This is where things get interesting. Let's start with what's under the bonnet. Out goes the standard Tiago's naturally aspirated 1.2-litre petrol engine and in comes an enhanced version of the Nexon's turbocharged 1.2-litre petrol engine. Peak power is a cool 114hp (up 29hp on the standard Tiago) while peak torque is at 150Nm. In the lesser of the two driving modes, namely City, peak torque is restricted to 115Nm. The engine runs a revised intake and exhaust system (which is why it makes more power than on the Nexon) and comes mated to the standard Tiago's 5-speed gearbox, but with the ratios tweaked for brisker acceleration. So how does it all come together?

    Stick to Sport mode, keep revs above 2,500rpm or so, and you'll like the JTP's turn of pace. It's not a rev-happy motor per se, nor do you get a huge surge of mid-range torque as you would in an Abarth Punto, but there's still fun to be had winding the Tata engine to it's modest 6,000rpm limiter. Performance is warm-hatch good (Tata claims a 0-100kph time of 10 sec) and you'll enjoy thrashing the engine for all it's worth on a twisty road. What also comes into play when you are in the mood is the smooth shifting gearbox – it's light and has fairly well-defined gates. And the sound? The thrum from the three-cylinder engine actually helps the experience here and, if you listen closely, you can even hear the turbo hissing away. Still, some more volume and some more depth to the sound would do wonders. We do hear murmurs of optional performance parts for the JTP planned for the future, so a louder exhaust would be high up on our list of upgrades.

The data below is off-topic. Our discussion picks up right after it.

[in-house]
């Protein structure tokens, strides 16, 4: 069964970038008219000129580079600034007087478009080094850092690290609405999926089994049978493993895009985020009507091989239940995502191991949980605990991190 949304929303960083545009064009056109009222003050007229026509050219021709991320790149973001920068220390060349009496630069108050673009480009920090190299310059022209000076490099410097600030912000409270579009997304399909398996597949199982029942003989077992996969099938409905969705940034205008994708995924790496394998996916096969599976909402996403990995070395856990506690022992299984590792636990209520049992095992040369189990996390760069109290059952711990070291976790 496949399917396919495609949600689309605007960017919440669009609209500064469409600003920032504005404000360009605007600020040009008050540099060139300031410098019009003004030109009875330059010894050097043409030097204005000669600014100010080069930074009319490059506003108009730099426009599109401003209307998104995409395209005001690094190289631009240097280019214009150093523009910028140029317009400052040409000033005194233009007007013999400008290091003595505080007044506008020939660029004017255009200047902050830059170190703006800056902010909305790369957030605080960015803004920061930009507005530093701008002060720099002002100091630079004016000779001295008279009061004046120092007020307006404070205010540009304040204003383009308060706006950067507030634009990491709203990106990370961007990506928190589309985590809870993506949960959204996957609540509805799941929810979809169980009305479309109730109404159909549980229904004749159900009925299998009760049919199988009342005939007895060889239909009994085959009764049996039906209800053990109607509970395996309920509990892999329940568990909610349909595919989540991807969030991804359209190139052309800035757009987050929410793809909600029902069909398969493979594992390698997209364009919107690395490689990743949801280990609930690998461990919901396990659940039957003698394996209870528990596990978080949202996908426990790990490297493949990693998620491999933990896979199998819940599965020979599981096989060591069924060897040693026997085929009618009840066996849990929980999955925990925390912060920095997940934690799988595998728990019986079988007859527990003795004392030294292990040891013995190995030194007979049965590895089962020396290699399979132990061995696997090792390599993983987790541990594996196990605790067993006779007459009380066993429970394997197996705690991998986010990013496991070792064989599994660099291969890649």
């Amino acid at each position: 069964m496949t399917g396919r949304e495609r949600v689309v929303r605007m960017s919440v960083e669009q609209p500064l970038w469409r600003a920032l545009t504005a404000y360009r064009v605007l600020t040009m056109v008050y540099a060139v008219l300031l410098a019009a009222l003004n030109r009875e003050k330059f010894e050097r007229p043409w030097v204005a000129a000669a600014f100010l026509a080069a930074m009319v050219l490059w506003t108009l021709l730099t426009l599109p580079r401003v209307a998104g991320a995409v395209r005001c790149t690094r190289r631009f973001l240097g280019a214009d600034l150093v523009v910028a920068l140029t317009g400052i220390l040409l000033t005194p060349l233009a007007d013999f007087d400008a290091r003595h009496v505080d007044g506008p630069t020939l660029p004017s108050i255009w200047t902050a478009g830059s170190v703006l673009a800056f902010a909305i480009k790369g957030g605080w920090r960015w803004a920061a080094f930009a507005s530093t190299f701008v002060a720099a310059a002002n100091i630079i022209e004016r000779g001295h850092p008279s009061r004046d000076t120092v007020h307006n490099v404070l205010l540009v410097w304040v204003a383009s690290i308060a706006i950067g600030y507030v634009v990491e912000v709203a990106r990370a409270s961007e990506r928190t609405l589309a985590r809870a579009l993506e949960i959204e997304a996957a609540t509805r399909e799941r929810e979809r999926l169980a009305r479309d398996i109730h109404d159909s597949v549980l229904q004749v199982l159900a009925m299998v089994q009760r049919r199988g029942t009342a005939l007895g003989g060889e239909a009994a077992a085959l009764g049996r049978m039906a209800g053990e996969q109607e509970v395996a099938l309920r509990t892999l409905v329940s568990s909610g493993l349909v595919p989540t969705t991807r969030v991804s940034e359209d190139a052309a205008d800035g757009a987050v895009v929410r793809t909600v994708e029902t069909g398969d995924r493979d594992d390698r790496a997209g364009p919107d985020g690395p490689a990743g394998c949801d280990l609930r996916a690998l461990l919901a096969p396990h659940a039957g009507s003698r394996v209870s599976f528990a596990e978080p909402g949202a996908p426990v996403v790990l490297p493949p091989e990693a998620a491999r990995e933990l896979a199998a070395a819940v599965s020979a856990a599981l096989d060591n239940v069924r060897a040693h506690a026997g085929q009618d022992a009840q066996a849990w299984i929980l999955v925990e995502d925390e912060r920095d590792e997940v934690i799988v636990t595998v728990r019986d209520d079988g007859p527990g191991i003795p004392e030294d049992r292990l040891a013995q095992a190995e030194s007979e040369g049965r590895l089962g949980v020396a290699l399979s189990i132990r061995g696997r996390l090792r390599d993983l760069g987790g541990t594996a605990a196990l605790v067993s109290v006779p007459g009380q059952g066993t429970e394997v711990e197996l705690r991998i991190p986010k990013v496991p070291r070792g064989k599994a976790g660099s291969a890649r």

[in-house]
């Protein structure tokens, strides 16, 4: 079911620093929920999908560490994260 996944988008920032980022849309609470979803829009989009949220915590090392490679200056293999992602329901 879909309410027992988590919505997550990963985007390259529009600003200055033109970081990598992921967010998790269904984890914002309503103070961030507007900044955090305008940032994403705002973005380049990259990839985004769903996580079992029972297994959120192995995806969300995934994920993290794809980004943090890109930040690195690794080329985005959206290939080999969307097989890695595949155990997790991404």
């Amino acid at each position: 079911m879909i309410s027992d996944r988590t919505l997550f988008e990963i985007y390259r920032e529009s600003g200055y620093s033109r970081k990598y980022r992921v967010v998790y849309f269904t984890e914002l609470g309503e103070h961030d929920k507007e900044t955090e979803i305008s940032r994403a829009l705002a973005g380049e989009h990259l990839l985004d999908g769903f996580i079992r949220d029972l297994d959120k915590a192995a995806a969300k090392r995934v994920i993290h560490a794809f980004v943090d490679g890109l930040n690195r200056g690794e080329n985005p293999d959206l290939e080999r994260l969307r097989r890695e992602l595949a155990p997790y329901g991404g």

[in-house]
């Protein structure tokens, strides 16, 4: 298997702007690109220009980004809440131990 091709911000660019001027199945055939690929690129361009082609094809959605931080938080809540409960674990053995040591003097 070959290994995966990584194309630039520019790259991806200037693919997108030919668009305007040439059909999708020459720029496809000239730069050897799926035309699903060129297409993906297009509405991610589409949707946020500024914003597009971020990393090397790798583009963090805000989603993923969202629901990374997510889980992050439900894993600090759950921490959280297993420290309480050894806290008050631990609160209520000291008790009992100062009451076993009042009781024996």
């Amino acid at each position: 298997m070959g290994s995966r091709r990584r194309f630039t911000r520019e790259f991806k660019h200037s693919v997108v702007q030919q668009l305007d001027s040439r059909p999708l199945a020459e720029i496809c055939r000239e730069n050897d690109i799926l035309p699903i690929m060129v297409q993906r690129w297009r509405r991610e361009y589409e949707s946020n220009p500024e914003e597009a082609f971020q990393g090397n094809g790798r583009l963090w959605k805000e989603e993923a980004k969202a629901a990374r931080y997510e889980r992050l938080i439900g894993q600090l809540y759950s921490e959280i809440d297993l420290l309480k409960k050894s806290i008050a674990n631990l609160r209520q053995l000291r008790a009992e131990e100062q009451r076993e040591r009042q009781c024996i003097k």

In town and average driving scenarios, the JTP sure feels livelier than a standard Tiago. It's still not as peppy as a Maruti Suzuki K12 petrol engine and the engine does take some revs to get into its stride. Also, the power delivery tends to feel jerky in low-speed environments – something we noticed on the petrol Nexon too – perhaps owing to snappy fuelling.

    Engine apart, it's the JTP's dynamics package that, well, makes it a JTP. The springs have been lowered, the dampers have been optimised but the biggest gains, say engineers involved in the JTP's development, have come from the tyres. The Tiago JTP gets bespoke 185/60 R15 tyres. The team at Jayem worked with tyre suppliers MRF and Apollo to find the optimum compound that allowed a sporty feel at the helm without compromising comfort.
    And it's a job well done.

    As is, the Tiago has a fairly fluid steering but on the JTP there's more weight and feel too, so what you get is a greater connect with the car. There's also a lot more grip from the tyres, allowing you to push the JTP in the bends with far more abandon than you would a regular Tiago. And the brakes (front discs and rear drums) are sufficiently strong too. Sure, the JTP rolls and it will understeer at the limit but there's enough of the good stuff to qualify it as one of the best handling cars under Rs 10 lakh. Suffice to say, the JTP livened up our test route from Coimbatore to Ooty.

    What's nice is that the added dynamism hasn't come at the cost of ride comfort. Low-speed bump absorption is really good and the car feels nice and planted at cruising speeds.

    Should I buy one?

    Tata has launched the Tiago JTP for Rs 6.39 lakh (ex-showroom, Delhi). That's a good Rs 1.2 lakh over the standard Tiago petrol's XZ trim. But see what you get for the money, and also see the JTP in perspective of other sporty hatchbacks and it comes across as quite the deal. 

    The JTP is a car for enthusiasts by enthusiasts. It's not perfect but there's a certain character to the Tiago JTP that makes it very endearing. It's the sort of car that you'd buy because you love to drive. Tata Motors wants to 'de-commoditise' cars and car buying with the JTP, and its succeeded to a large extent by bringing back emotion into the product and experience.

    All said, for the keen driver on a budget, the Tiago JTP is one of the best options out there.


    Tata Cars